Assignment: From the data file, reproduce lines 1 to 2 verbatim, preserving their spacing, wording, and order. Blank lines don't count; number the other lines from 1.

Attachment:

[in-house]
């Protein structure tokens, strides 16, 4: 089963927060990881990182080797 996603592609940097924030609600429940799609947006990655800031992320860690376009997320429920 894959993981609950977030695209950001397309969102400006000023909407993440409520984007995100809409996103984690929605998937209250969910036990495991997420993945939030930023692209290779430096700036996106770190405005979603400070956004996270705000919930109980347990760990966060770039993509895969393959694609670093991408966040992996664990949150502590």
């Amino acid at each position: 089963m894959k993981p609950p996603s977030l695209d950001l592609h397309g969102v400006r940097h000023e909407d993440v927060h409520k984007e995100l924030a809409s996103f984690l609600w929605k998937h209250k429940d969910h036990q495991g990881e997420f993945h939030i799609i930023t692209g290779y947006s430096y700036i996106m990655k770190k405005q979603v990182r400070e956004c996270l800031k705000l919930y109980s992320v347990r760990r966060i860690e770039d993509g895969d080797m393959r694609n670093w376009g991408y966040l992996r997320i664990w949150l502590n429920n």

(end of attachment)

[in-house]
């Protein structure tokens, strides 16, 4: 089963927060990881990182080797 996603592609940097924030609600429940799609947006990655800031992320860690376009997320429920 894959993981609950977030695209950001397309969102400006000023909407993440409520984007995100809409996103984690929605998937209250969910036990495991997420993945939030930023692209290779430096700036996106770190405005979603400070956004996270705000919930109980347990760990966060770039993509895969393959694609670093991408966040992996664990949150502590």